AABANY Comments on Public Charge Rule

On December 7, 2018, AABANY submitted comments to the US Citizenship and Immigration Services in opposition to the rulemaking on Proposed Inadmissibility on Public Charge Grounds. AABANY wrote:

The Asian American Bar Association of New York believes that this rule change will cause irreparable harm to our community. Many of AABANY’s members are immigrants, or children of immigrants, and are personally impacted by this rule. The Proposed Rule changes the rules of the system in midstream and are directly intended to prevent immigrants from becoming American citizens.

To read the full text of the comments, click here.

AABANY thanks the Community Response Task Force of the Issues Committee for leading this effort on behalf of AABANY.

NAPABA Opposes Plan to Redefine “Public Charge” and Limit Legal Immigration

The National Asian Pacific American Bar Association (NAPABA) opposes the proposed changes to “public charge” published Wednesday by the Department of Homeland Security (DHS). We urge our members and affiliated bar associations to join NAPABA in submitting public comments opposing the proposed policy.

Public charge policy has roots in long-time efforts to limit the admission of ‘undesirable immigrants,’ such as Chinese in the 19th century. The proposed rule would re-define a public charge as an immigrant who would be likely to receive government benefits from an expanded list of programs, including nutrition and housing assistance programs for children. The proposed rule will make it easier to designate an applicant as a public charge, and deny their admission to the United States or reject their permanent resident application. DHS also proposes stricter guidance for weighing certain factors when reviewing visa applications, such as age, income, health, English proficiency, and employability. NAPABA is greatly concerned with how these changes will negatively impact Asian and Pacific Islander immigrants, working families, and children’s health.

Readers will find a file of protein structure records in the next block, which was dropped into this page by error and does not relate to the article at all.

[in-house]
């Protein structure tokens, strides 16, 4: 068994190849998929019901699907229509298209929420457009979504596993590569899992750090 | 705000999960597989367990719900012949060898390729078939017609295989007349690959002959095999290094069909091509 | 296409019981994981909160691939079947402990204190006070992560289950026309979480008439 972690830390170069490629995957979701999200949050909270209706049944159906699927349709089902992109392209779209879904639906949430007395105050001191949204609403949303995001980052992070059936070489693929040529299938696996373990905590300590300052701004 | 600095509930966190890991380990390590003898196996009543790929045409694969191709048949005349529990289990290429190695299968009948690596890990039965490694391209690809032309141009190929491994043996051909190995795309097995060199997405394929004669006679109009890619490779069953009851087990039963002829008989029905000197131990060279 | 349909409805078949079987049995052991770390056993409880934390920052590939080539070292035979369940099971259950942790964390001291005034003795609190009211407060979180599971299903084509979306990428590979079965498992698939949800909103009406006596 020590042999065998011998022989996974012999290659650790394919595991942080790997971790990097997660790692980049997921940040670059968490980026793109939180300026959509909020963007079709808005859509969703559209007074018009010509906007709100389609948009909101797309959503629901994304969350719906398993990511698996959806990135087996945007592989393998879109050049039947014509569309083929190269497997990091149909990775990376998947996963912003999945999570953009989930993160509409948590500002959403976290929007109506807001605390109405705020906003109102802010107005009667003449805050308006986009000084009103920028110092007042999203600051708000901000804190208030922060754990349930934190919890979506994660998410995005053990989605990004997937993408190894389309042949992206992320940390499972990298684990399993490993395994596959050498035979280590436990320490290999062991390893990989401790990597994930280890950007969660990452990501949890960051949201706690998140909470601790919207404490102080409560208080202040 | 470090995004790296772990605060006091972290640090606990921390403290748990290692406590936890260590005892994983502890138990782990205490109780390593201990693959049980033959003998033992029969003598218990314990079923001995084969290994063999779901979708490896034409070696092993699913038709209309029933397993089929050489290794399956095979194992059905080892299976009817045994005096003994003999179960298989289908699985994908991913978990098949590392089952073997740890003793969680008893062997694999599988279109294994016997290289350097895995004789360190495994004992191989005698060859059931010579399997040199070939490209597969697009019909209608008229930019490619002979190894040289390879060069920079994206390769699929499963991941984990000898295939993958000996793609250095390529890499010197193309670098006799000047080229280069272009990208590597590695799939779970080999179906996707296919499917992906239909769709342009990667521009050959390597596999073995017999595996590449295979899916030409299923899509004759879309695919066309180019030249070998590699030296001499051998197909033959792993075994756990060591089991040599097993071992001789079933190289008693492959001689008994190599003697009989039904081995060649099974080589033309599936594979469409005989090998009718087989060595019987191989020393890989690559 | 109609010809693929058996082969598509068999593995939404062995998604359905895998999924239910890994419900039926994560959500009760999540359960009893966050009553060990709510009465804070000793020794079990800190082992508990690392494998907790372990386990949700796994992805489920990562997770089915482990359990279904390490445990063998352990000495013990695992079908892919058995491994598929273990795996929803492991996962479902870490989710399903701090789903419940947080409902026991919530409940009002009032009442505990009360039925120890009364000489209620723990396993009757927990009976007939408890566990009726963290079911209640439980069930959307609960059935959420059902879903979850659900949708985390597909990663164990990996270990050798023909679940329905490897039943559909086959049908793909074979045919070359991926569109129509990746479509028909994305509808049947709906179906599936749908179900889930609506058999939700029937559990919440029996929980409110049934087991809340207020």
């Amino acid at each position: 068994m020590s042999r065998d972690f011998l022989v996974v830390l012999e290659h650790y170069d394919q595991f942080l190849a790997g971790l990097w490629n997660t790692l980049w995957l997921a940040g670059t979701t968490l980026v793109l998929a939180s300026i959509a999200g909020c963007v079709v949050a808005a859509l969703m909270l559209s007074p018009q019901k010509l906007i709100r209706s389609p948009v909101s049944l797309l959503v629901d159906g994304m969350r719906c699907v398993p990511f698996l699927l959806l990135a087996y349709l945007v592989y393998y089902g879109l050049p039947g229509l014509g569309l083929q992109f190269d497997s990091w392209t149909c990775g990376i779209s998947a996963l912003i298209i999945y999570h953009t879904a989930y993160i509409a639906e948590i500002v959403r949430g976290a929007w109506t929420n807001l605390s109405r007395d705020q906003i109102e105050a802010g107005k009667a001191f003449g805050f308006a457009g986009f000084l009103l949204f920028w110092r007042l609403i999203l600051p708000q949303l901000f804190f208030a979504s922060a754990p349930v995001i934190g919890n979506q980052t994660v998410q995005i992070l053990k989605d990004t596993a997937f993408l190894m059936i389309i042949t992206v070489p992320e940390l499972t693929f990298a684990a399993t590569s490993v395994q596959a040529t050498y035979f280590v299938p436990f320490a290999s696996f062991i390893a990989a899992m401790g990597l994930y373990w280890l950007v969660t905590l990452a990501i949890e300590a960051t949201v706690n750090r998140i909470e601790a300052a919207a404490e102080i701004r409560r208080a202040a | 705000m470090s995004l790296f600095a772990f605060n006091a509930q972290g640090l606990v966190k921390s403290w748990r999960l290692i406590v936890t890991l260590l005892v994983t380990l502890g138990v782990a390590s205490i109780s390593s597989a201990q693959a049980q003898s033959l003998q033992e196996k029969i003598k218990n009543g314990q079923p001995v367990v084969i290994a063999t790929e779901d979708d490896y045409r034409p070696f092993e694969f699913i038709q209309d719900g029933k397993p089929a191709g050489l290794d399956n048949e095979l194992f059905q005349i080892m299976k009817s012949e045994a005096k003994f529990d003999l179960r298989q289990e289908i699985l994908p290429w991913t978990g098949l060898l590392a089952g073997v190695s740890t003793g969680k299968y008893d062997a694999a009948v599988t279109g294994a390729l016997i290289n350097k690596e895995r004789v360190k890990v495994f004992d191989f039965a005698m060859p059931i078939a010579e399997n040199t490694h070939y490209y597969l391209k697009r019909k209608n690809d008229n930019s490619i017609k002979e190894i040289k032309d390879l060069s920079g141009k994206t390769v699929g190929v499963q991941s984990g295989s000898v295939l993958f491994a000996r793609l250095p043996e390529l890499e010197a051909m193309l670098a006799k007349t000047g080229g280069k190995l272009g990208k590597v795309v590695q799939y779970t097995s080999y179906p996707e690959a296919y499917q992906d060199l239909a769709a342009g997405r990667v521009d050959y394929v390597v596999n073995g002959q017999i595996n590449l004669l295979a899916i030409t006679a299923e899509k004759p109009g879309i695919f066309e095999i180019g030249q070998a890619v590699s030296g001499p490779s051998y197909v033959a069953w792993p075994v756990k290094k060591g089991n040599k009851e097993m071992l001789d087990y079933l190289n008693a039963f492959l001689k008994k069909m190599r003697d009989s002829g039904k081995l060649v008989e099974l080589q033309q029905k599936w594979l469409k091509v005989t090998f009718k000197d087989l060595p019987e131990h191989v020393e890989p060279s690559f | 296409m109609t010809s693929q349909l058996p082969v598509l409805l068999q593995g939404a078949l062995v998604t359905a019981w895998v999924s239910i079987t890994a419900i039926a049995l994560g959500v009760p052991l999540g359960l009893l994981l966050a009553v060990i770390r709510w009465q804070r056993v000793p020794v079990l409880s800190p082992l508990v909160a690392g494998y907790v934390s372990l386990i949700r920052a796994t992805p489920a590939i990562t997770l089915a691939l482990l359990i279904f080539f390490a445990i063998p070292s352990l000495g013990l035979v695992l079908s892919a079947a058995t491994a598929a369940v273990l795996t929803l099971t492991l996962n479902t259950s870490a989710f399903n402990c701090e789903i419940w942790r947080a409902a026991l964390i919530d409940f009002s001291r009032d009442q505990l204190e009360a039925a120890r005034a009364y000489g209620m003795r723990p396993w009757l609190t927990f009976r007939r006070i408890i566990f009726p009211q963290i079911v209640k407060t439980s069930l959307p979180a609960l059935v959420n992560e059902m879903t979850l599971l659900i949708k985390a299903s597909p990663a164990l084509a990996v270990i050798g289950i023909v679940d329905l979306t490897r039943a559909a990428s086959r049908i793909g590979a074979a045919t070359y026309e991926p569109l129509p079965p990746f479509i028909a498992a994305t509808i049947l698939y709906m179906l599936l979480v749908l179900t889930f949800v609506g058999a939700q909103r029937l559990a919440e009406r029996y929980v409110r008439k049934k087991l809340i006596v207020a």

The proposal has already had a chilling effect on Asian Pacific American communities. Due to reports of these proposed changes, some immigrant families—including those with eligible U.S. citizen members—have unenrolled from important public services for which they qualify. If implemented, the new public charge rules would undermine the safety, health, and security of immigrant families by denying them the support historically provided to new Americans. Asian Pacific American communities will be particularly hard hit, as over 31% of new green card recipients are from Asian and Pacific Island nations and as there is significant variation in average income amongst Asian ethnic groups.

Take charge by submitting a comment on the proposed rule before the DHS proceeds with its final rulemaking by the deadline, December 10, 2018. NAPABA will be submitting comments as an organization, but individuals are encouraged to submit unique comments here. To see available resources, please click here. For more information, contact Oriene Shin, NAPABA Policy Counsel, at 202-775-9555 or oshin@napaba.org.

LEAD – a Professional development program for young women immigrants – INFORMATION SESSION